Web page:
Tuesday, 22 December 2009

7 ways to keep your sanity in the festive season

Christmas is getting very close now. Have you finished your Christmas shopping? Have you started? Are you looking forward to the day? Even if you are organised and optimistic, the rush to create the perfect Christmas can get to us all. Here's my list of how to keep your sanity in the festive season.

1. Be a child.

This probably comes to some of us easier than to others but in our attempts to organise everything to the 'enth degree, we can forget to actually enjoy the whole thing. So take some time to remember what you liked about Christmas as a child, be it overdressing the Christmas tree with baubles that don't necessarily co-ordinate, watching the Wizard of Oz (even though you can basically perform it word for word), or diving into a pile of presents and ripping off the wrapping paper with no thoughts of tidying up.

2. Be grateful

Christmas is probably the most materialistic of celebrations and a time of year when we add to our belongings en masse. We can come to concentrate so much on what we'll get and what we'll give, that we forget to look at what we already have in our lives. Take a moment to think of what you already have that you're grateful for.

3. Don't do a Delia

In a culture which forcefeeds us celebrity chefs, eating plans and cookery slots on This Morning, it sometimes seems that to be a success we have to have all the dressings and culinary implements and herby oils available on the market. Mashed potato is boring, roasties are so last year. Turkey just isn't fashionable unless you've shoved your hand under its skin and given it a good grope. Relax. If you like your turkey plain, that's fine. If roasties and peas are your thing, excellent. You don't have to be a domestic goddess a'la Nigella. Cook what you want to eat.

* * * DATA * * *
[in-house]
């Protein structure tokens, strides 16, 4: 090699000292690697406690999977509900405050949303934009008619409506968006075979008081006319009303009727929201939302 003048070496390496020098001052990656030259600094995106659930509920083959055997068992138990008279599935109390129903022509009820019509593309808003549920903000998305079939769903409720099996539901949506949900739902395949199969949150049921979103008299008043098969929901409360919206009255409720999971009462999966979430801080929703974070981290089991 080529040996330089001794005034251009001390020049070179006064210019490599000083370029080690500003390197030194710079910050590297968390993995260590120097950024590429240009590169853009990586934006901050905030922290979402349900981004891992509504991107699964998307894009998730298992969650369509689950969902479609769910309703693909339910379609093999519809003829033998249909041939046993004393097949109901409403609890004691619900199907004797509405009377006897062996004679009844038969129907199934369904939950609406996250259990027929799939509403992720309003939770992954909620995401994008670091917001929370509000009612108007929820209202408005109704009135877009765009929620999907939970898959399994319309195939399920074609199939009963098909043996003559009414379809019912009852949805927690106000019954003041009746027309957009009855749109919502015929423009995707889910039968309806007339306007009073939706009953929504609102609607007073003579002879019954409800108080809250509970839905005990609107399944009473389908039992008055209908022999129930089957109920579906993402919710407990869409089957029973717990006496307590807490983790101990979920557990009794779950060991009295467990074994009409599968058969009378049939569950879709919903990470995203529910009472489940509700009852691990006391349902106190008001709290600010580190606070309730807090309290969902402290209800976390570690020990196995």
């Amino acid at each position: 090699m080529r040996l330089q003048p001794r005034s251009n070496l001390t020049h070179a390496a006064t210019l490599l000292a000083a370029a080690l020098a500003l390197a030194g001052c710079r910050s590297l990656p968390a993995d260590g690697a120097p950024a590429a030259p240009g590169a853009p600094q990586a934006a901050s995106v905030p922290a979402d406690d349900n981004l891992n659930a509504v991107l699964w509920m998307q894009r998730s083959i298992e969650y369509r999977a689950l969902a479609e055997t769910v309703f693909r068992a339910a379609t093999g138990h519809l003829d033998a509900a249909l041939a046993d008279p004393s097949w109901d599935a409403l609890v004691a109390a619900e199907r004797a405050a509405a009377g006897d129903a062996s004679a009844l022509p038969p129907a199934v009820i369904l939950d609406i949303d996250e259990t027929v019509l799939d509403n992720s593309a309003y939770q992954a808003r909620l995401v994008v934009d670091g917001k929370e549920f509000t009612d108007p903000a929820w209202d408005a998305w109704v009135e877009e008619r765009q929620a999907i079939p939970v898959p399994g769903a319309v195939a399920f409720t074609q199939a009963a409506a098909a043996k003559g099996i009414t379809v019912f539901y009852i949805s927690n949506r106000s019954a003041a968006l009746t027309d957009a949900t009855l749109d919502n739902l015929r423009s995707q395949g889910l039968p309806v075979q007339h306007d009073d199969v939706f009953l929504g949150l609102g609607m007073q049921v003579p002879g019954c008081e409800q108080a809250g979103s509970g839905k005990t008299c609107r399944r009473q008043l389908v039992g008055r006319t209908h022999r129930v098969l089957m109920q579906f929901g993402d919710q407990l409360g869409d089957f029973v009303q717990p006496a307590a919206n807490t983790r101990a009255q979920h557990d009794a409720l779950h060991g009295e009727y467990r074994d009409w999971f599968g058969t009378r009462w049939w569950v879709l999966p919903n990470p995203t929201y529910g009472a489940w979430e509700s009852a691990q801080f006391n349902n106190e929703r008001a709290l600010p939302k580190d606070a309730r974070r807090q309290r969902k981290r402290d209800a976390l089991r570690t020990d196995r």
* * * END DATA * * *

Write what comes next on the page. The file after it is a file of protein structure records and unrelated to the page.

4. Time out

Not just for screaming five year olds, time out can be invaluable for us grown-ups too. Scream into a cushion. Kick a ball around (the kids will enjoy that). Slap a snowman. Whatever it takes (legally) to release some frustration, go for it. Everyone needs time out now and then.

5. Worse case scenario

Perspective is a wonderful thing but often it escapes us in the run up to Christmas. If your fears are getting the better of you, then take a moment to sit down and work out the worse case scenario. What is the very very worst that could happen? So that present that you ordered online doesn't arrive in time for Christmas. It will be just as welcome a few days later. What if your cooking rota, that you've planned with military precision, falls apart on the day? Nobody will starve from waiting an extra half an hour. So Auntie Betty doesn't like her present. Give her an extra sherry and remember next year that blue just isn't her colour.

6. Brainstorm

Is there too much to remember? Have you too much to do? If your mind is spinning with the mass of jobs to carry out, things to buy and people to ring to make it a perfect day, then have a brainstorm. Write down all the jobs, all the purchases, and all the people then tick them off as you complete each one. It might also be handy to write down any emergency numbers you might need like out of hours doctor and chemist, friend and family numbers just in case you mislay your address book, and useful numbers like taxi firms too.

7. Breathe

Not as obvious as it sounds. The power of breath is overlooked for the most part but if all else fails, take a deep breath in, count to ten, breathe out and smile.

Sunday, 6 December 2009

Oh the weather outside is frightful

But the fire is so delightful,
And since we've no place to go,
Let it snow, let it snow, let it snow.

Can you tell that I'm feeling festive yet? In the run up to Christmas, I find my writing time is overrun with so many things that demand my attention. For the most part, it's child related - present buying for my children, Christmas decorations for my children to ooh and aah over, Christmas plays starring my children and chocolate filled advent calendar opening by my children. There's also present buying for friends and family, the normal housework which is bulked out slightly by the pre holiday cleaning and clearing, and festive planning.

Still, my writing commitments continue to call. I'm currently writing a murder mystery play for an am dram group I've known for decades. It's set in a zoo and I have the added bonus of being able to write for known actors. I love to write the characters to suit the voices of the cast. On most evenings, you can find me tapping away on the keys as 'Death on the Wild Side' takes shape. I've warned the group involved that they'll require a gorilla suit and a Lara Croft outfit.